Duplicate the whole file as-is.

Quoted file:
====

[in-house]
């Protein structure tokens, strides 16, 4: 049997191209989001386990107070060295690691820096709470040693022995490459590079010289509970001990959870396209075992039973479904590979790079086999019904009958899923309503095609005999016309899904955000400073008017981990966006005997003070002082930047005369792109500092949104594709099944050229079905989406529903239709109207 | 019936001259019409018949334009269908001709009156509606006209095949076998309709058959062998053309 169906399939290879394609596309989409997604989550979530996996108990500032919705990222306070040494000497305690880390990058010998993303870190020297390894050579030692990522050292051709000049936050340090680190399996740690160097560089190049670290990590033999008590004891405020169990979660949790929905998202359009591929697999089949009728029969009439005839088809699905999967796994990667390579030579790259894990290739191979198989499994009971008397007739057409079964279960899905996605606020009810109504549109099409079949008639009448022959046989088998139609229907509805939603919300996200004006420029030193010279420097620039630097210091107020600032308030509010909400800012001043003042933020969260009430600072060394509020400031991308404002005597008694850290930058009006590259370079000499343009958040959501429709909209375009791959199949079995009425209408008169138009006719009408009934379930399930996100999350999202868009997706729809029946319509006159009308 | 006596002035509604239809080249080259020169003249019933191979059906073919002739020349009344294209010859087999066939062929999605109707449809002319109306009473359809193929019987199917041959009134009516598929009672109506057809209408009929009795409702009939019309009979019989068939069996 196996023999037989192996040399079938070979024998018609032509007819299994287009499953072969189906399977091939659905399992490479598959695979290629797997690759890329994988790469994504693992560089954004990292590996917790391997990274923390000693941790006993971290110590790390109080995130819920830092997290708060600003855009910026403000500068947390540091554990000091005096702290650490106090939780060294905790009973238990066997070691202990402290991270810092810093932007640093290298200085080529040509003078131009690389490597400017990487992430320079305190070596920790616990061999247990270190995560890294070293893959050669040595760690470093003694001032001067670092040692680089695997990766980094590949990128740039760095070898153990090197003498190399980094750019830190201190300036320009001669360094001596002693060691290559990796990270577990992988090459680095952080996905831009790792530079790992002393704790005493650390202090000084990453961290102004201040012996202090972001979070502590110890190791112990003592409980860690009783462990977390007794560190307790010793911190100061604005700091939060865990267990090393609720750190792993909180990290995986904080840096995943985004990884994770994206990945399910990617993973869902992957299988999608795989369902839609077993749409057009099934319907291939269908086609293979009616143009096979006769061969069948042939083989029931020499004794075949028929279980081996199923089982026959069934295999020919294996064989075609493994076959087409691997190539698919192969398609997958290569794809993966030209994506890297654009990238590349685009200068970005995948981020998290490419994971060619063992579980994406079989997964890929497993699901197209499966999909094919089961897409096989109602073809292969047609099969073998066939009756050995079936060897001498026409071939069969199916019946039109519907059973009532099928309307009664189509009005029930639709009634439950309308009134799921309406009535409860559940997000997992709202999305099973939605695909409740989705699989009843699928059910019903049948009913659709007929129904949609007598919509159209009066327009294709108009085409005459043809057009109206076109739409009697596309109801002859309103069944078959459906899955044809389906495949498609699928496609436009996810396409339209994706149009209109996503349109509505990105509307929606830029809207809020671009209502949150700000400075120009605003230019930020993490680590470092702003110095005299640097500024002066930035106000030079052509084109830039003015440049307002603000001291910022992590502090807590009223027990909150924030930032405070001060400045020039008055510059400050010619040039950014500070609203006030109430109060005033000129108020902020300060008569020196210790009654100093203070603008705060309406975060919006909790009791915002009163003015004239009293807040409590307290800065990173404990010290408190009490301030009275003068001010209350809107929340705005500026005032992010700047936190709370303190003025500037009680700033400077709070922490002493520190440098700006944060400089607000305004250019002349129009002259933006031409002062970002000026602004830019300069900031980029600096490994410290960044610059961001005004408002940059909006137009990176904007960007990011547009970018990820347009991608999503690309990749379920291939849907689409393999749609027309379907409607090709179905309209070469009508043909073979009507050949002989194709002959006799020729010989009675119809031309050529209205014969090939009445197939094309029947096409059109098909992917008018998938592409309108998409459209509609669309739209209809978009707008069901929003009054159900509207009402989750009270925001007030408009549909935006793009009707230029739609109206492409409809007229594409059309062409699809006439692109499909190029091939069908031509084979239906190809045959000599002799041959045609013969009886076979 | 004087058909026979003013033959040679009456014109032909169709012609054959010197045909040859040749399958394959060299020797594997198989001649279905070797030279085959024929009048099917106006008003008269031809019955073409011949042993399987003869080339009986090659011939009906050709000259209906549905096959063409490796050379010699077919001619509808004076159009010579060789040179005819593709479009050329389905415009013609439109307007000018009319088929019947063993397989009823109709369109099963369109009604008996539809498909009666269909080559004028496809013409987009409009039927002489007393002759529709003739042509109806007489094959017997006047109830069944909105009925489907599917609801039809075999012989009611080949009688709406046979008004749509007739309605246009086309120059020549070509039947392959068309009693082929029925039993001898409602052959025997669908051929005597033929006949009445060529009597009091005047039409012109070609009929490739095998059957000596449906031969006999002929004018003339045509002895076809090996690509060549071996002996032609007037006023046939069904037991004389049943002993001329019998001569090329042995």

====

[in-house]
């Protein structure tokens, strides 16, 4: 049997191209989001386990107070060295690691820096709470040693022995490459590079010289509970001990959870396209075992039973479904590979790079086999019904009958899923309503095609005999016309899904955000400073008017981990966006005997003070002082930047005369792109500092949104594709099944050229079905989406529903239709109207 | 019936001259019409018949334009269908001709009156509606006209095949076998309709058959062998053309 169906399939290879394609596309989409997604989550979530996996108990500032919705990222306070040494000497305690880390990058010998993303870190020297390894050579030692990522050292051709000049936050340090680190399996740690160097560089190049670290990590033999008590004891405020169990979660949790929905998202359009591929697999089949009728029969009439005839088809699905999967796994990667390579030579790259894990290739191979198989499994009971008397007739057409079964279960899905996605606020009810109504549109099409079949008639009448022959046989088998139609229907509805939603919300996200004006420029030193010279420097620039630097210091107020600032308030509010909400800012001043003042933020969260009430600072060394509020400031991308404002005597008694850290930058009006590259370079000499343009958040959501429709909209375009791959199949079995009425209408008169138009006719009408009934379930399930996100999350999202868009997706729809029946319509006159009308 | 006596002035509604239809080249080259020169003249019933191979059906073919002739020349009344294209010859087999066939062929999605109707449809002319109306009473359809193929019987199917041959009134009516598929009672109506057809209408009929009795409702009939019309009979019989068939069996 196996023999037989192996040399079938070979024998018609032509007819299994287009499953072969189906399977091939659905399992490479598959695979290629797997690759890329994988790469994504693992560089954004990292590996917790391997990274923390000693941790006993971290110590790390109080995130819920830092997290708060600003855009910026403000500068947390540091554990000091005096702290650490106090939780060294905790009973238990066997070691202990402290991270810092810093932007640093290298200085080529040509003078131009690389490597400017990487992430320079305190070596920790616990061999247990270190995560890294070293893959050669040595760690470093003694001032001067670092040692680089695997990766980094590949990128740039760095070898153990090197003498190399980094750019830190201190300036320009001669360094001596002693060691290559990796990270577990992988090459680095952080996905831009790792530079790992002393704790005493650390202090000084990453961290102004201040012996202090972001979070502590110890190791112990003592409980860690009783462990977390007794560190307790010793911190100061604005700091939060865990267990090393609720750190792993909180990290995986904080840096995943985004990884994770994206990945399910990617993973869902992957299988999608795989369902839609077993749409057009099934319907291939269908086609293979009616143009096979006769061969069948042939083989029931020499004794075949028929279980081996199923089982026959069934295999020919294996064989075609493994076959087409691997190539698919192969398609997958290569794809993966030209994506890297654009990238590349685009200068970005995948981020998290490419994971060619063992579980994406079989997964890929497993699901197209499966999909094919089961897409096989109602073809292969047609099969073998066939009756050995079936060897001498026409071939069969199916019946039109519907059973009532099928309307009664189509009005029930639709009634439950309308009134799921309406009535409860559940997000997992709202999305099973939605695909409740989705699989009843699928059910019903049948009913659709007929129904949609007598919509159209009066327009294709108009085409005459043809057009109206076109739409009697596309109801002859309103069944078959459906899955044809389906495949498609699928496609436009996810396409339209994706149009209109996503349109509505990105509307929606830029809207809020671009209502949150700000400075120009605003230019930020993490680590470092702003110095005299640097500024002066930035106000030079052509084109830039003015440049307002603000001291910022992590502090807590009223027990909150924030930032405070001060400045020039008055510059400050010619040039950014500070609203006030109430109060005033000129108020902020300060008569020196210790009654100093203070603008705060309406975060919006909790009791915002009163003015004239009293807040409590307290800065990173404990010290408190009490301030009275003068001010209350809107929340705005500026005032992010700047936190709370303190003025500037009680700033400077709070922490002493520190440098700006944060400089607000305004250019002349129009002259933006031409002062970002000026602004830019300069900031980029600096490994410290960044610059961001005004408002940059909006137009990176904007960007990011547009970018990820347009991608999503690309990749379920291939849907689409393999749609027309379907409607090709179905309209070469009508043909073979009507050949002989194709002959006799020729010989009675119809031309050529209205014969090939009445197939094309029947096409059109098909992917008018998938592409309108998409459209509609669309739209209809978009707008069901929003009054159900509207009402989750009270925001007030408009549909935006793009009707230029739609109206492409409809007229594409059309062409699809006439692109499909190029091939069908031509084979239906190809045959000599002799041959045609013969009886076979 | 004087058909026979003013033959040679009456014109032909169709012609054959010197045909040859040749399958394959060299020797594997198989001649279905070797030279085959024929009048099917106006008003008269031809019955073409011949042993399987003869080339009986090659011939009906050709000259209906549905096959063409490796050379010699077919001619509808004076159009010579060789040179005819593709479009050329389905415009013609439109307007000018009319088929019947063993397989009823109709369109099963369109009604008996539809498909009666269909080559004028496809013409987009409009039927002489007393002759529709003739042509109806007489094959017997006047109830069944909105009925489907599917609801039809075999012989009611080949009688709406046979008004749509007739309605246009086309120059020549070509039947392959068309009693082929029925039993001898409602052959025997669908051929005597033929006949009445060529009597009091005047039409012109070609009929490739095998059957000596449906031969006999002929004018003339045509002895076809090996690509060549071996002996032609007037006023046939069904037991004389049943002993001329019998001569090329042995």